Judo is one of the Ways of inner development’, and an important element in one’s inner development is not to forget the sense of shame. When Dr. Kano founded his judo academy, some of the schools of jujitsu contained members who were litde more than street fighters; some of these had jobs as debt collectors; they could terrify debtors by a show of violence, and their harsh voices were specially cultivated by them. There is a humorous Meiji song:

‘When I drink sake,
Spring opens up in my heart,
The very debt collectors Sound like nightingales!’

Dr. Kano refused membership of the Kodokan to any who engaged in street fighting, and he expelled from the Kodokan any member who had been involved in it. When some of the local toughs found that the Kodokan men were forbidden to fight, they began a campaign of provocation in the street. Some of the masters of judo asked Dr. Kano: ‘What are we to do? They are beginning to attack us physically. How can we help defending ourselves?’ This was indeed the case – the local bullies, realising that they were on to a good thing, as the saying goes, were assaulting them with impunity. Dr. Kano’s reply was a surprise. ‘You have two good legs. Use them, and run!’ This was of course a great humiliation. Even famous masters like Nagaoka, Toku and Mifune had occasionally to run away, followed by jeers. They could easily have won in a fight, but they had to run. They mastered their pride and anger. I knew some of them in their latter years; they had an impressive dignity and self-possession. On one occasion Toku ran into a blind alley, and had no escape. He turned on his pursuers, and quickly disposed of five of them. He injured one man badly. The police did not pursue the matter as he was able to prove he had been attacked by them. Nevertheless, Dr. Kano expelled him for six months.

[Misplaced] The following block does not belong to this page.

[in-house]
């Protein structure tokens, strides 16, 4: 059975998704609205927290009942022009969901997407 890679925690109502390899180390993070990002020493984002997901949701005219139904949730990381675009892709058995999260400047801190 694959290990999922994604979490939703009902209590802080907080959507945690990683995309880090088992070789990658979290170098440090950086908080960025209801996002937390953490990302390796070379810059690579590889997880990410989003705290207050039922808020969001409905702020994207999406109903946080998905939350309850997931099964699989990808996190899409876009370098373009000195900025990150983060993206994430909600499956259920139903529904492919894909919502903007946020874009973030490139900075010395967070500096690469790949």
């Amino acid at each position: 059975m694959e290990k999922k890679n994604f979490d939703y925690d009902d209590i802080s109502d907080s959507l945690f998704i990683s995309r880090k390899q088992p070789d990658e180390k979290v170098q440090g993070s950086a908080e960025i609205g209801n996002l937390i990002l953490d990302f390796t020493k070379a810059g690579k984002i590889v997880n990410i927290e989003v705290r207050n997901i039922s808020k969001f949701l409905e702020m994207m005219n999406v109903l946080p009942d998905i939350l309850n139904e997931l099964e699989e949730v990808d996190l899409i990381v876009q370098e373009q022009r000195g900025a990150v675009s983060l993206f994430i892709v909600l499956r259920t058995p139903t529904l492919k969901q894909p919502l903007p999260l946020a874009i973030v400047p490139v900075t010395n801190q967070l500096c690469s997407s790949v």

When I knew Toku he had had a stroke, from which he had partially recovered. He was master of the do jo at the Kodokan on most days, and was very insistent on politeness and correct behaviour. I saw him correct tiny details of a zarei sitting bow six times before he was satisfied and let the student go. Then he sat just inside the door of the dojo, and reprimanded students who came in with a slovenly bow. The word went quickly round the changing rooms: ‘The old man’s on the warpath!’ Then all the students entered with flawless bows.

I often practised with him, if one could call it practice. When he made the slightest movement of the hands in a sort of mock tewaza (a hand throw – which was about all he could manage) one simply jumped past him and landed with a crash on the far side. Sometimes one had to hold him up as one went past. All the young fourth and fifth Dans did this with the old teacher of their particular line. It made you part of his school, so to speak, and afterwards you would get a really good practice with one of his pupils, or one of his pupils’ pupils. All the tough young men went through this, and in a way it taught them humility – being thrown about by an old man in front of everyone. The idea was to prevent a young expert from swaggering, and with some at least it gradually became effective.

So if you feel that you have to spit in someone’s face, probably the safest target will be a seasoned judo man. But not a young man – he may not have mastered himself yet.

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